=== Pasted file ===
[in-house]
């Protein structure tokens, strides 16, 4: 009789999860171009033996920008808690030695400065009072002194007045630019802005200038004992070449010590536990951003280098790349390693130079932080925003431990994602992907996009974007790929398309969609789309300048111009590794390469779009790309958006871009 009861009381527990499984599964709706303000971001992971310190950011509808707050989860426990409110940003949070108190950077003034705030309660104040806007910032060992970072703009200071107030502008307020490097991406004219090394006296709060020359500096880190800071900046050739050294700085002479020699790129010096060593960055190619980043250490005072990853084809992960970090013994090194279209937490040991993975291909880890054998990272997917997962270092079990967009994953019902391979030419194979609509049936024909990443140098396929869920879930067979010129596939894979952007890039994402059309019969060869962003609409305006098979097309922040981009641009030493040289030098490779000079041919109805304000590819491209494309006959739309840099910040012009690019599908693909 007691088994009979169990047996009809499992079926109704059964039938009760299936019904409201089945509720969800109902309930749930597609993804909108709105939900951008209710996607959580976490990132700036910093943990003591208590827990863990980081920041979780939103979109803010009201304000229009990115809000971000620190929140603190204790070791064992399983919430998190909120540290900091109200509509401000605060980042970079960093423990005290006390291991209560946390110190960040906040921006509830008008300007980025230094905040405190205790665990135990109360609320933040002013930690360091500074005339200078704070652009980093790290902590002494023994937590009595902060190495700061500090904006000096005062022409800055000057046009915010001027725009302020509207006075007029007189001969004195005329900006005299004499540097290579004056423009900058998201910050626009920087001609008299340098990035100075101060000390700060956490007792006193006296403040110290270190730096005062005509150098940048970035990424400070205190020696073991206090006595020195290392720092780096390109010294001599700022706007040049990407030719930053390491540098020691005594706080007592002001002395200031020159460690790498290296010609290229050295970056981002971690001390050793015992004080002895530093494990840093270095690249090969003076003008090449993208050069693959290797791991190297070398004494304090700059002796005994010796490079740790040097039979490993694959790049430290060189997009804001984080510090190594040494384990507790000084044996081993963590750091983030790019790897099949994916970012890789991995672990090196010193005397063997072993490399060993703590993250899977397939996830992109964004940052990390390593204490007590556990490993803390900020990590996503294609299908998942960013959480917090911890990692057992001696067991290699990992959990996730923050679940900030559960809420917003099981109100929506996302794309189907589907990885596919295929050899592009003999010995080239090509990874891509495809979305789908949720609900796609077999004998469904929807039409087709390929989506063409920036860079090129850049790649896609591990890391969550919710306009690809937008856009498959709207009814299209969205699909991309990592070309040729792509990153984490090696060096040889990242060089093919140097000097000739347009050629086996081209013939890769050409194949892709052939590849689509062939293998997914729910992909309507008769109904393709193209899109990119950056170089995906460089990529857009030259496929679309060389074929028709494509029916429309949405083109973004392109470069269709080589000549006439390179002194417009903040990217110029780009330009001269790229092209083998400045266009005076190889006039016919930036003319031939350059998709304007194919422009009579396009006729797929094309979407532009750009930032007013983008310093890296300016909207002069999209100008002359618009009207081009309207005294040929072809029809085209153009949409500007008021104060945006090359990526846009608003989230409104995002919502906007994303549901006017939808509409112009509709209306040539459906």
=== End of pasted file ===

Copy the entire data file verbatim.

[in-house]
């Protein structure tokens, strides 16, 4: 009789999860171009033996920008808690030695400065009072002194007045630019802005200038004992070449010590536990951003280098790349390693130079932080925003431990994602992907996009974007790929398309969609789309300048111009590794390469779009790309958006871009 009861009381527990499984599964709706303000971001992971310190950011509808707050989860426990409110940003949070108190950077003034705030309660104040806007910032060992970072703009200071107030502008307020490097991406004219090394006296709060020359500096880190800071900046050739050294700085002479020699790129010096060593960055190619980043250490005072990853084809992960970090013994090194279209937490040991993975291909880890054998990272997917997962270092079990967009994953019902391979030419194979609509049936024909990443140098396929869920879930067979010129596939894979952007890039994402059309019969060869962003609409305006098979097309922040981009641009030493040289030098490779000079041919109805304000590819491209494309006959739309840099910040012009690019599908693909 007691088994009979169990047996009809499992079926109704059964039938009760299936019904409201089945509720969800109902309930749930597609993804909108709105939900951008209710996607959580976490990132700036910093943990003591208590827990863990980081920041979780939103979109803010009201304000229009990115809000971000620190929140603190204790070791064992399983919430998190909120540290900091109200509509401000605060980042970079960093423990005290006390291991209560946390110190960040906040921006509830008008300007980025230094905040405190205790665990135990109360609320933040002013930690360091500074005339200078704070652009980093790290902590002494023994937590009595902060190495700061500090904006000096005062022409800055000057046009915010001027725009302020509207006075007029007189001969004195005329900006005299004499540097290579004056423009900058998201910050626009920087001609008299340098990035100075101060000390700060956490007792006193006296403040110290270190730096005062005509150098940048970035990424400070205190020696073991206090006595020195290392720092780096390109010294001599700022706007040049990407030719930053390491540098020691005594706080007592002001002395200031020159460690790498290296010609290229050295970056981002971690001390050793015992004080002895530093494990840093270095690249090969003076003008090449993208050069693959290797791991190297070398004494304090700059002796005994010796490079740790040097039979490993694959790049430290060189997009804001984080510090190594040494384990507790000084044996081993963590750091983030790019790897099949994916970012890789991995672990090196010193005397063997072993490399060993703590993250899977397939996830992109964004940052990390390593204490007590556990490993803390900020990590996503294609299908998942960013959480917090911890990692057992001696067991290699990992959990996730923050679940900030559960809420917003099981109100929506996302794309189907589907990885596919295929050899592009003999010995080239090509990874891509495809979305789908949720609900796609077999004998469904929807039409087709390929989506063409920036860079090129850049790649896609591990890391969550919710306009690809937008856009498959709207009814299209969205699909991309990592070309040729792509990153984490090696060096040889990242060089093919140097000097000739347009050629086996081209013939890769050409194949892709052939590849689509062939293998997914729910992909309507008769109904393709193209899109990119950056170089995906460089990529857009030259496929679309060389074929028709494509029916429309949405083109973004392109470069269709080589000549006439390179002194417009903040990217110029780009330009001269790229092209083998400045266009005076190889006039016919930036003319031939350059998709304007194919422009009579396009006729797929094309979407532009750009930032007013983008310093890296300016909207002069999209100008002359618009009207081009309207005294040929072809029809085209153009949409500007008021104060945006090359990526846009608003989230409104995002919502906007994303549901006017939808509409112009509709209306040539459906």